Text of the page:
## Square Pyramidal Numbers

### March 14, 2017

Cannonballs are traditionally stacked in a pyramid with a square base. A stack with a square base of 15 cannonballs has 15 × 15 = 225 on the bottom level, 14 × 14 = 196 on the level above that, and so on, a total of 1240 cannonballs.

Your task is to write a program to compute the number of cannonballs in a stack; use it to compute the number of cannonballs in a stack with a base of 1,000,000 cannonballs on a side. When you are finished, you are welcome to read or run a suggested solution, or to post your own solution or discuss the exercise in the comments below.

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According to oeis.org sequence A000330…

SPN(1000000) = 333333833333500000

This is probably the most minimalistic challenge I’ve seen here so far. I guess it’s more of a challenge in programming efficiency than anything else, using the right types and the a memory-efficient process overall.

Anyway, here is my take on it using Julia: https://app.box.com/s/1ipc05ylpj5f2029r2vratnehdbyttuv

Since the 1mil input was a bit trivial, I decided to go with something higher to test it, since even the most inefficient algorithm could work out the spn of 1 million:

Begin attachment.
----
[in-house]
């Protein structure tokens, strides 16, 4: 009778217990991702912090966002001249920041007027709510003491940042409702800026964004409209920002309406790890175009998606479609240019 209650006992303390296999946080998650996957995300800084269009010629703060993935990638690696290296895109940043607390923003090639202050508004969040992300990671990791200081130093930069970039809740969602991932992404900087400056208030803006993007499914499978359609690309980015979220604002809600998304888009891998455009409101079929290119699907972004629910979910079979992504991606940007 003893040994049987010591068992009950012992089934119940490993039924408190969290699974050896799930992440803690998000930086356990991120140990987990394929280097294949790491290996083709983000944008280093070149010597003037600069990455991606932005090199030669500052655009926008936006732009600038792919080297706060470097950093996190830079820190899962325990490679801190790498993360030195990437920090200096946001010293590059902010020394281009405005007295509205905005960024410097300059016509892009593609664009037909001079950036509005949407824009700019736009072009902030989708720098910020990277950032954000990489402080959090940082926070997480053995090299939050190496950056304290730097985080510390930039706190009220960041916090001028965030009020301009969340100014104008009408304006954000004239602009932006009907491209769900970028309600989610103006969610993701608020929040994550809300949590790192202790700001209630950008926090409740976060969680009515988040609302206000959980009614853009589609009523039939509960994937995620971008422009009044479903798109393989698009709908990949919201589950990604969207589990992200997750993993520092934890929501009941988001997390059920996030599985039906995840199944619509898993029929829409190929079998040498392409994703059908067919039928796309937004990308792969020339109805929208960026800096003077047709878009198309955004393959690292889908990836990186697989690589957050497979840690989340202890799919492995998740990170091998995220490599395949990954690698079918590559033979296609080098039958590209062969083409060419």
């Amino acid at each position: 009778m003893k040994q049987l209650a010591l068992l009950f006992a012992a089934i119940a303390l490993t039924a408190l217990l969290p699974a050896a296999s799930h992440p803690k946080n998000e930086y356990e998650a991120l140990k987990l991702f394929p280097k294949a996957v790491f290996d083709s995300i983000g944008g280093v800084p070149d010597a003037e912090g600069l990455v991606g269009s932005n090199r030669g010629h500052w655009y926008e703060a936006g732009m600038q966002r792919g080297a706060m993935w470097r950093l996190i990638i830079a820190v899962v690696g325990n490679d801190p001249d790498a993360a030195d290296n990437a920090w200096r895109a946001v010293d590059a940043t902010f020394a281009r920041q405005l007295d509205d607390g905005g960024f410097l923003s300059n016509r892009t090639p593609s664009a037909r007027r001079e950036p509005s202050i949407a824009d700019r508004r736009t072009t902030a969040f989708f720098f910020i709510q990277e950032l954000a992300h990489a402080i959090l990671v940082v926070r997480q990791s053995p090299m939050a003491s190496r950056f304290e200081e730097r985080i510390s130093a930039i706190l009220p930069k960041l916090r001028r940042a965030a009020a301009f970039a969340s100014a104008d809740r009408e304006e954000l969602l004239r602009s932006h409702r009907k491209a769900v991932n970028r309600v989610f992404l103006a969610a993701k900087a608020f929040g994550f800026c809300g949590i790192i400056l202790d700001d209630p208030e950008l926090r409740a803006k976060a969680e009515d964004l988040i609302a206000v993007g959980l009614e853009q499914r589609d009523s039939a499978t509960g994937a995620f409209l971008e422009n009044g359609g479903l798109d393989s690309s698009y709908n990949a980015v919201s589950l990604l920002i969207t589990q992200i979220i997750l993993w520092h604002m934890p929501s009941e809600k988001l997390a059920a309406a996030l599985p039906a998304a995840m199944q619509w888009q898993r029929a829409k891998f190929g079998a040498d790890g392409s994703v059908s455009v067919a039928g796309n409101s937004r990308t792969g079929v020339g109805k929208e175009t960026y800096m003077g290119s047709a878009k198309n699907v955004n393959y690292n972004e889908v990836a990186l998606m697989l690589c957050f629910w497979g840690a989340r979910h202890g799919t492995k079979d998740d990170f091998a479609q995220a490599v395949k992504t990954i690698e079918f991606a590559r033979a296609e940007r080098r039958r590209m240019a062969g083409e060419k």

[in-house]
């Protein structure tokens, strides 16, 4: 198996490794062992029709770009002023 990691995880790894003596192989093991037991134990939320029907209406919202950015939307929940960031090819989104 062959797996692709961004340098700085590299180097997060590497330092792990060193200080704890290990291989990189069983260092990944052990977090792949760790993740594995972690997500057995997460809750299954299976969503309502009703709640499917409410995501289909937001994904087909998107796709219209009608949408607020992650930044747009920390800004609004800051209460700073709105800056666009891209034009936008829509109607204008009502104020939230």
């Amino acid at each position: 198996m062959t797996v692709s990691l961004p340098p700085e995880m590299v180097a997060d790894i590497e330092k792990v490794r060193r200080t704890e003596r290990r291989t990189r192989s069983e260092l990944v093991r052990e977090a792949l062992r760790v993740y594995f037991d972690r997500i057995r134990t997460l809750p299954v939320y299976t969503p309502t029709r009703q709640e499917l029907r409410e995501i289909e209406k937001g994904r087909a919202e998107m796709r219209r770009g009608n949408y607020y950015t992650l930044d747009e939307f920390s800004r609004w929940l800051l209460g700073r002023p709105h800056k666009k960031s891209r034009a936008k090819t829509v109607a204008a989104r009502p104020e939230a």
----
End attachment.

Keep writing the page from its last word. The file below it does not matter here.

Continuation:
julia> spn(10000000000)

5614543182559713920072066560

This result was obtain in about 6.9 seconds, using 150 memory allocations. The spn(1 million) gives the same result as the formula that Milbrae used previously (333333833333500000), in about 2 milliseconds and 5 memory allocations.

In Haskell…

Let’s generalize a bit and find the sum of any power of the first n integers. https://en.wikipedia.org/wiki/Bernoulli_polynomials#Sums_of_pth_powers tells us we can do this with Bernoulli polynomials, which in turn can be calculated with Stirling numbers and falling factorials. Here’s some Haskell:

Better make that:

else the type inference makes everything an Int rather than an arbitrary precision Integer, so Globules’ big example comes out as 5575454574161208832 rather than 333333333383333333335000000000. I’m surprised Haskell doesn’t give a runtime error on overflow here (maybe there is a runtime option).

@Zack: My blog has readers at all levels. I will always include a mix of simple and not-so-simple exercises.

@Matthew: You might enjoy https://programmingpraxis.com/2011/02/11/sums-of-powers.

@Praxis: Very interesting. Using the Bernoulli polynomials & Stirling numbers rather than Bernoulli numbers (essentially the same calculation, but rearranged a bit) is nice because it just requires integer operations – the divide by k+1 is always exact as the falling factorial is a multiple of k+1 consecutive numbers. Here’s a revised Haskell version with the the Stirling number calculation memoized and some more test cases:

Final version:

In Java:

return LongStream.rangeClosed(1, 1_000_000).map(y->y*y).sum();

I don’t see Forth here much:

The last takes about 16 seconds on my computer, or much faster with the algebraic formula: